Silk #6: Push & Shove
Writer: Robbie Thompson
Artist: Stacy Lee
Colorist: Ian Herring
C.Artist: Dave Johnson
Letterer: Travis Lanham
Editors: Devin Lewis & Nick Lowe & Ellie Pyle
Editor-In-Chief: Axel Alonso
Recap: When we last left Cindy, she had been captured by Black Cat’s tech guy, who was secretly working for the man who abducted Cindy’s family, and was about to be cut her open. As she struggles to free herself, he monologues about her family and the futility of escape and what he’s about to do to her.
Across town, Spider-Man discovers Black Cat in the ruins of a exploded building and expresses concern for Cindy’s safety. Cat promises she’s still alive, but not for long and takes off.
Cindy is forced to break one of her hands to free herself but before she can dish out a beat down, Black Cat arrives. She inadvertently kills tech guy and Cindy goes feral, furious at losing the one lead she had on her family. Cat barely manages to escape and Spider-Man shows up to talk Cindy down and comfort her.
Cindy returns to the bunker, discovering secret cameras within it. She threatens whoever is watching and then decides to call the shrink Reed suggested for her. Contemplating her next move, she comforts herself by saying it’s not the end of the world as the final Incursion of the 616 Universe begins.
Thoughts: You would think that three fights with the same villain in such close proximity would grow tiresome on a reader, but this issue really delivers. Robbie Thompson, Stacy Lee, and Ian Herring bring to life a creatively charged fight that spins out of the brief violent history crafted between Cindy and Felicia and it is very gratifying to see Cindy kick her ass for once.
And if you want to talk fighting, I once again have to praise the art team above all. I love this creative team and this may be their darkest issue yet, something Lee and Herring really sell. The whole issue has a very cinematic feel to it, as a dark and gloomy build up leads into a fight in the rain between Cat & Cindy. Hair looks heavier, environments look slicker, and you see red engulf Cindy as she lets loose her rage. And it still blows my mind how they convey so much emotion with characters whose faces are partially or completely concealed behind masks. Darkness never leaves this issue until the very end when Cindy decides to turn to others for aid (and even then, darkness in the form of the final Incursion looms in the background.)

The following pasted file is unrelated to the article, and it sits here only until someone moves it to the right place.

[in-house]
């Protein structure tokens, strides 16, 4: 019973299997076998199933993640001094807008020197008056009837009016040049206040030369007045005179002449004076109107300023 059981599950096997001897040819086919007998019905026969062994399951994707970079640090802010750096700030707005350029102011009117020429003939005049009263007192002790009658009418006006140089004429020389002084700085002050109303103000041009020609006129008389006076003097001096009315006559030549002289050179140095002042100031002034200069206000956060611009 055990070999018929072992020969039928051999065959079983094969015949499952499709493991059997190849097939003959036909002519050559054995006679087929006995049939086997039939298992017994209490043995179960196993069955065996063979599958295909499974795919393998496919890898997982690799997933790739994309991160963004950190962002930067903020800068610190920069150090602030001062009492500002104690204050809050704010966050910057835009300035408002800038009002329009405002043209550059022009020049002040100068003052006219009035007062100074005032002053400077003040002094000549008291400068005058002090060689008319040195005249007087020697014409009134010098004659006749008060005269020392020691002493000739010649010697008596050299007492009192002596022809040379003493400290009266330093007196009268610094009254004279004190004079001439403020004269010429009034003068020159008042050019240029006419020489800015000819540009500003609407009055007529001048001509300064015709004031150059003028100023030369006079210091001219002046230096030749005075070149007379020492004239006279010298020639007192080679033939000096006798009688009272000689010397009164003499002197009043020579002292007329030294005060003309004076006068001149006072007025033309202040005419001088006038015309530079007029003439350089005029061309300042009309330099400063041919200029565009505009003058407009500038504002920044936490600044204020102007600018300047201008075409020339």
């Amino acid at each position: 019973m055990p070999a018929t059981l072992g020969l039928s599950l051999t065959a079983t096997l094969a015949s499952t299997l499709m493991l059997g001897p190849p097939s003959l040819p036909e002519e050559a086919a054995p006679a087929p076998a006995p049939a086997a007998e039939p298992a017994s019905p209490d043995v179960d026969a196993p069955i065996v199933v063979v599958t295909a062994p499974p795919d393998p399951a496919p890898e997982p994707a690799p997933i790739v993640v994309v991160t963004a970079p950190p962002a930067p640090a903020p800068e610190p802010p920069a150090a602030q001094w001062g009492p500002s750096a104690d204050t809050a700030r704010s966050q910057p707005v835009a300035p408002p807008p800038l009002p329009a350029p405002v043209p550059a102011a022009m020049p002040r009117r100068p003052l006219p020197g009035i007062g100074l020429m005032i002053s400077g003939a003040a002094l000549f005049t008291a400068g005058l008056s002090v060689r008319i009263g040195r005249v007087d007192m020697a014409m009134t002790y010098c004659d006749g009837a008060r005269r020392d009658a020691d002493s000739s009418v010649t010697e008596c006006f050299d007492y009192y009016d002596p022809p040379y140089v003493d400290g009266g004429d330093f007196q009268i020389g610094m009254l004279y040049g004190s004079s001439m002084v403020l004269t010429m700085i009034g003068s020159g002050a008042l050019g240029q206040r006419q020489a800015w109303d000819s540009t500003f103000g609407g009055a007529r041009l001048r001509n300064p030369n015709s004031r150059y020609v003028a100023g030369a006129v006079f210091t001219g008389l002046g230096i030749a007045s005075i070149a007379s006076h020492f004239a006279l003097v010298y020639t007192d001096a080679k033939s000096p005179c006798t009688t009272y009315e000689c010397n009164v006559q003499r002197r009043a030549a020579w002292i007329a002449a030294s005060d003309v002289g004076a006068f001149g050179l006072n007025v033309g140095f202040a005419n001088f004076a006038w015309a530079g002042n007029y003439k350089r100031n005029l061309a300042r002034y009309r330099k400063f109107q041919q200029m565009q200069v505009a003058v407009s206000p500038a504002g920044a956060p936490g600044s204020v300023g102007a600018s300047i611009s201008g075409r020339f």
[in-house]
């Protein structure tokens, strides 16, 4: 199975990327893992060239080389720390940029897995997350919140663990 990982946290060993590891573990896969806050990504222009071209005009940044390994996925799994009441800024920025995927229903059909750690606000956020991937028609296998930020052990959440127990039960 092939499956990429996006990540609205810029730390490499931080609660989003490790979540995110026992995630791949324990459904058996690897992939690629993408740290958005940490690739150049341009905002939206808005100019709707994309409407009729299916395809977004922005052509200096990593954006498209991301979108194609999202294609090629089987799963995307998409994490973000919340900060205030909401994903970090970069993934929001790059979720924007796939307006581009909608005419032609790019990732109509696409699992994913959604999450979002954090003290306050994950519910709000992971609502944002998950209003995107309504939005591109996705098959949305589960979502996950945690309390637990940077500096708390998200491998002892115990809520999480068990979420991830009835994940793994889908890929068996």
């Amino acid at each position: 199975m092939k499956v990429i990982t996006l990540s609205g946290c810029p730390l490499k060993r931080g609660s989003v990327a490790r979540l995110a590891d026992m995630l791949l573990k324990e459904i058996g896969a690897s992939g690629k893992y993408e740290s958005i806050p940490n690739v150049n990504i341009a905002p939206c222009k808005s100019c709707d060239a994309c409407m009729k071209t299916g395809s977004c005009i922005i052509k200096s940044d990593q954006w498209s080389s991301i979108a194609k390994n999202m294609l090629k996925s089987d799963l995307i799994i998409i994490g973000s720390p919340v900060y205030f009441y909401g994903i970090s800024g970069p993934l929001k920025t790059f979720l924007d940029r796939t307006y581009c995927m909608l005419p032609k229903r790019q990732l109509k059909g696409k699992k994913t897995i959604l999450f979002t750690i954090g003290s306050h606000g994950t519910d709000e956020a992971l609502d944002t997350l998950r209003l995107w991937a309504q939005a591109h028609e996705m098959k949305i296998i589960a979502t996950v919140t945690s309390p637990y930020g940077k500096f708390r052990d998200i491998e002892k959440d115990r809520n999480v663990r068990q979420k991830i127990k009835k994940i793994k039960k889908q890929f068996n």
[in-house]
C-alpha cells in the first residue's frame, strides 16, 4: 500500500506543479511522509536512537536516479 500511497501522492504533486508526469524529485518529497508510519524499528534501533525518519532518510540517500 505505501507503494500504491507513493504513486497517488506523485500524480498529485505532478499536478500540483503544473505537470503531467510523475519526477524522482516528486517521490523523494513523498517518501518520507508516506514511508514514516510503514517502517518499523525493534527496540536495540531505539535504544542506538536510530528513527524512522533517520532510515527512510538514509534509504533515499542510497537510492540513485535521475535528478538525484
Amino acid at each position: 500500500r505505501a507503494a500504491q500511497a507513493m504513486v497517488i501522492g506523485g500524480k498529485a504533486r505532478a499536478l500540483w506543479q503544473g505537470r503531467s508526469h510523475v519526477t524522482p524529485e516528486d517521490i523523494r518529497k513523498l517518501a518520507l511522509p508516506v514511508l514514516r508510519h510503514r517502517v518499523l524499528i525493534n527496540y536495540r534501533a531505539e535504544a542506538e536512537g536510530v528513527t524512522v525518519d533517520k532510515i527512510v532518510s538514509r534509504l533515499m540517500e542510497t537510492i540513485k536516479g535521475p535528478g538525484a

If I have a gripe with this issue, it’s that we come so close to the answers the story has been building to, only to have them yanked away. However, I don’t feel pissed that we didn’t get them, as we made a bit of progress with Cindy’s quest, with her discovering the hidden cameras in the bunker. And a ton of progress with the character herself, as she let her anger consume her but fought her way back and learned it was time she saw someone for the damage her psyche has gone through since the days of her self-imposed imprisonment. The scene she has with Peter at the end of the issue is a small part funny (“you have the worst timing”), a little endearing (see picture), but quite a bit heart breaking (“It’s just… Freedom is hard.”)
It’s a shame that the Sinister Silk story line doesn’t start until relaunch, since Issue 6 seems like a perfect place to do it.
Verdict: Silk continues to be my favorite Spider-Female title. Robbie Thompson, Stacy Lee, and Ian Herring took a character that many, myself included, believed to be pretty pointless and gave us a conflicted yet driven heroine. And damn, does this issue make you feel for her. I do feel everything we see in this issue is building to the Sinister Silk, but I’m much more interested in where that storyline could go now that we’ve seen Cindy lose it in battle. With one issue left before relaunch, Cindy is at her lowest and has to not only face her anger but the end of the world. I’m pretty excited.
- The Art Team
- The Humor
- The Stakes
- Excellent Use of Spider-Man
- Character Building
- Emotional Investment in Cindy
- Plot Progresses Slower Than Cindy Develops